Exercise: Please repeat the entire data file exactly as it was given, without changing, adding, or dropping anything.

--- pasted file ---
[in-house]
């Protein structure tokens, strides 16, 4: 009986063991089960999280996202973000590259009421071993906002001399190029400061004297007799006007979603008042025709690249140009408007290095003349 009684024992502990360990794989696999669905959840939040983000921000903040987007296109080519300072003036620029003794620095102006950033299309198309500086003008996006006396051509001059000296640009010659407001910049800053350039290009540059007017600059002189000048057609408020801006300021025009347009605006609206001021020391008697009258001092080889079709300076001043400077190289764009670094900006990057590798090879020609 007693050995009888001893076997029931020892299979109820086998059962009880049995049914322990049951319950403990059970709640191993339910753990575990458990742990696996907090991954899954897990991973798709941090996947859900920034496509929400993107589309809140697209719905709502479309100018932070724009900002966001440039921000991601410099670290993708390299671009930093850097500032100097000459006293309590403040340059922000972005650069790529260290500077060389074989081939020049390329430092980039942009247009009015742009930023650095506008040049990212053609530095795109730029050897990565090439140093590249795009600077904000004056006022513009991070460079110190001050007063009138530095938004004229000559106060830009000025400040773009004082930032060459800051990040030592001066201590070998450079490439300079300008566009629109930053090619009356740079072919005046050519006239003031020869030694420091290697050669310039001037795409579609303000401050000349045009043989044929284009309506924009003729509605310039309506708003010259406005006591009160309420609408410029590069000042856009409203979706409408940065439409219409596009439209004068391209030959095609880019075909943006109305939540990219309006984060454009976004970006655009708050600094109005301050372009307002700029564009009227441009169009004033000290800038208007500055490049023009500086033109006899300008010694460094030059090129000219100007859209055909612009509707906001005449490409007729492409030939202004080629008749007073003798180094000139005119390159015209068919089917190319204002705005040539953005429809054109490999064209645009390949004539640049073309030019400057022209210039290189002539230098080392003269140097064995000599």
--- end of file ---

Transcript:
[in-house]
């Protein structure tokens, strides 16, 4: 009986063991089960999280996202973000590259009421071993906002001399190029400061004297007799006007979603008042025709690249140009408007290095003349 009684024992502990360990794989696999669905959840939040983000921000903040987007296109080519300072003036620029003794620095102006950033299309198309500086003008996006006396051509001059000296640009010659407001910049800053350039290009540059007017600059002189000048057609408020801006300021025009347009605006609206001021020391008697009258001092080889079709300076001043400077190289764009670094900006990057590798090879020609 007693050995009888001893076997029931020892299979109820086998059962009880049995049914322990049951319950403990059970709640191993339910753990575990458990742990696996907090991954899954897990991973798709941090996947859900920034496509929400993107589309809140697209719905709502479309100018932070724009900002966001440039921000991601410099670290993708390299671009930093850097500032100097000459006293309590403040340059922000972005650069790529260290500077060389074989081939020049390329430092980039942009247009009015742009930023650095506008040049990212053609530095795109730029050897990565090439140093590249795009600077904000004056006022513009991070460079110190001050007063009138530095938004004229000559106060830009000025400040773009004082930032060459800051990040030592001066201590070998450079490439300079300008566009629109930053090619009356740079072919005046050519006239003031020869030694420091290697050669310039001037795409579609303000401050000349045009043989044929284009309506924009003729509605310039309506708003010259406005006591009160309420609408410029590069000042856009409203979706409408940065439409219409596009439209004068391209030959095609880019075909943006109305939540990219309006984060454009976004970006655009708050600094109005301050372009307002700029564009009227441009169009004033000290800038208007500055490049023009500086033109006899300008010694460094030059090129000219100007859209055909612009509707906001005449490409007729492409030939202004080629008749007073003798180094000139005119390159015209068919089917190319204002705005040539953005429809054109490999064209645009390949004539640049073309030019400057022209210039290189002539230098080392003269140097064995000599």